Type 2 prevention wearable technology trial starts

By Editor
4th August 2016
Latest news, London Medical devices Research Type 2 prevention

A trial looking at whether wearable technology could help prevent type 2 diabetes is to launch in September.

Researchers from the King’s Health Partners Academic Health Sciences Centre want to look at whether wearing a device which is linked to personalised motivational information can reduce weight and increase physical activity.

Professor Khalida Ismail, co-leader of the King’s Health Partners Diabetes Clinical Academic Group, wbuddiho is leading the trial, said: “In the face of the explosive growth of the obesity and type 2 diabetes epidemic, not only in London but globally, continued innovations in clinical services are required and the NHS is in need of new cost effective tools.

“Current intensive and expensive methods are not sustainable given the projected growth of the disease and we have a duty to develop new solutions to help tackle the problem.”

The one year study is taking place in London and will involve 200 people from the boroughs of Lambeth and Southwark. The trial has been partially funded by Innovate UK.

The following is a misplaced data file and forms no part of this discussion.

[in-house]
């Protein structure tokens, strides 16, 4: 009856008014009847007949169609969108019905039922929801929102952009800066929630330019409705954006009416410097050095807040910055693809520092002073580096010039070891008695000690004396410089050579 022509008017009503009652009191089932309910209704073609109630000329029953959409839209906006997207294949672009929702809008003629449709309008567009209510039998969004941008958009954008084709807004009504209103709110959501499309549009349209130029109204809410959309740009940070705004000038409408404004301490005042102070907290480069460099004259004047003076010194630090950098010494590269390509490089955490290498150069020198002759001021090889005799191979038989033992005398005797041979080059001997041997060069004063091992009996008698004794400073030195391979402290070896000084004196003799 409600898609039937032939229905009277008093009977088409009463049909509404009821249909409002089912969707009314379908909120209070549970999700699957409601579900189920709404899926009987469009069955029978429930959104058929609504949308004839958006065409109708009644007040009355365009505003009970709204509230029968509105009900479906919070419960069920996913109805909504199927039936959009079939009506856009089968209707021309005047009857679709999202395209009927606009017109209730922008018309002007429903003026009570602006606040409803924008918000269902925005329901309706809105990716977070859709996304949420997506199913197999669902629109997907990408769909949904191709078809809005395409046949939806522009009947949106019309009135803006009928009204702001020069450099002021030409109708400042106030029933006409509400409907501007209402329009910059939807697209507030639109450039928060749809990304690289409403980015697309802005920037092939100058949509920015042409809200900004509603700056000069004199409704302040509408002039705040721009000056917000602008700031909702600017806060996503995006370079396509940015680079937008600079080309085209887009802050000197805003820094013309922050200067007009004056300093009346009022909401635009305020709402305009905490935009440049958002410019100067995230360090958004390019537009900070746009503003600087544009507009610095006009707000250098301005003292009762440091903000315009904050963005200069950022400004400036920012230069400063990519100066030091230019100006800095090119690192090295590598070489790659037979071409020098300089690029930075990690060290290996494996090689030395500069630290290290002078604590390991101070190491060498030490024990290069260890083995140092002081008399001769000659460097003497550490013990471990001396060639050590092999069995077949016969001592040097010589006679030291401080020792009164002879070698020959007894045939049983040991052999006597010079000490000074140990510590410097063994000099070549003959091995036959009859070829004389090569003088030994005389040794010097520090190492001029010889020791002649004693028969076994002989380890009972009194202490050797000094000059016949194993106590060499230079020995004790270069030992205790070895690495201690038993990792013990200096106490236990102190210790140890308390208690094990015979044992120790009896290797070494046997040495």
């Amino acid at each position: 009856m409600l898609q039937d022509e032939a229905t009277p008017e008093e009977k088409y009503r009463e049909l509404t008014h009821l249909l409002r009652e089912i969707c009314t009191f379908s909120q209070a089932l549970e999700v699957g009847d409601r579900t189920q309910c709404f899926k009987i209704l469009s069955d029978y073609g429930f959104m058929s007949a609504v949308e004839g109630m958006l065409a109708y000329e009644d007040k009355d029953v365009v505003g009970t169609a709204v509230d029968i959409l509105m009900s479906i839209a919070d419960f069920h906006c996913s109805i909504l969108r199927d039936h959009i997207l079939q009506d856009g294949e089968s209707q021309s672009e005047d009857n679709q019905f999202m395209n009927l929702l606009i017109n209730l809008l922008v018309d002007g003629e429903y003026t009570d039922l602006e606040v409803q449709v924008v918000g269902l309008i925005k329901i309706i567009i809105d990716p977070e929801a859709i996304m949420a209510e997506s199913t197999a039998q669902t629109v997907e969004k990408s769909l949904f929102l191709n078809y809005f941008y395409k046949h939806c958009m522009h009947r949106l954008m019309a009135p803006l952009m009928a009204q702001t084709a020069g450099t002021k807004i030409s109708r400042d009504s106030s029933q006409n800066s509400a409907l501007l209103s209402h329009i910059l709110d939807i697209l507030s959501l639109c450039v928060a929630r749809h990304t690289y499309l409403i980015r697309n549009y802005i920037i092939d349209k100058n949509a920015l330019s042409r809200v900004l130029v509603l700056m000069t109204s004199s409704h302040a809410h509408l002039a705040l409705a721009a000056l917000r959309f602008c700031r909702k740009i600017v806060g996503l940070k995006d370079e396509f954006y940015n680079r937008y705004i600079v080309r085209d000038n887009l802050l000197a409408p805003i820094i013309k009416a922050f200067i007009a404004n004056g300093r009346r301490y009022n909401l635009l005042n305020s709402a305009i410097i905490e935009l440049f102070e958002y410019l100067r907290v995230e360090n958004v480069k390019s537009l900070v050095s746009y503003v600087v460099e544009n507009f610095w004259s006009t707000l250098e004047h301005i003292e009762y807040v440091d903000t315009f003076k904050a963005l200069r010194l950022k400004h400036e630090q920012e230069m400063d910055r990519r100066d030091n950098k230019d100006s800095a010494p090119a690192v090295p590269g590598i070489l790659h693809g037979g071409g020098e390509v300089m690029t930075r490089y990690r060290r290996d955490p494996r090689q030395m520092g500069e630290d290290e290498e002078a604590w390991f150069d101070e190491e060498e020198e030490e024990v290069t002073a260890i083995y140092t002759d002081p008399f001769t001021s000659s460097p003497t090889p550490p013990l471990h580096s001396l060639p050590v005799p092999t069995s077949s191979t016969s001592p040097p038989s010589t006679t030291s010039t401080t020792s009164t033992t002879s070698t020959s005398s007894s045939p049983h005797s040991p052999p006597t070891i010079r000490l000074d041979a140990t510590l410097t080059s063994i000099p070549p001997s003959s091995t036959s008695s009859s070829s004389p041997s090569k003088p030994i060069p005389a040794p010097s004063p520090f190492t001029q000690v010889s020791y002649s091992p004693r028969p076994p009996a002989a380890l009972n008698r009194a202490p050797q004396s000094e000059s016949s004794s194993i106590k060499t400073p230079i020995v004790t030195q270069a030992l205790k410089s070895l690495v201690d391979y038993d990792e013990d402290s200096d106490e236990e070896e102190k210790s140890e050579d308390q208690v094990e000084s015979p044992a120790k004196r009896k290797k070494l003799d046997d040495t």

Buddi is the company which has developed the digital health system which will be used to gather patient data on activity, eating behaviours and feelings about participant’s diabetes self-management.

The system will then analyse and feedback supportive and motivational interventions to encourage the patient to change their behaviours.

It is estimated that more than 1 in 3 of the UK adult population have prediabetes which means they are at an increased risk of developing type 2 diabetes.
Type 2 diabetes currently causes around 22,000 early deaths in the UK each year and costs the NHS £1 million per hour.

It is estimated that there will 42 per cent more people with diabetes in London by 2025.

Preventing people from progressing to the disease would therefore have a major impact on the health of the population and the financial burden on the NHS.

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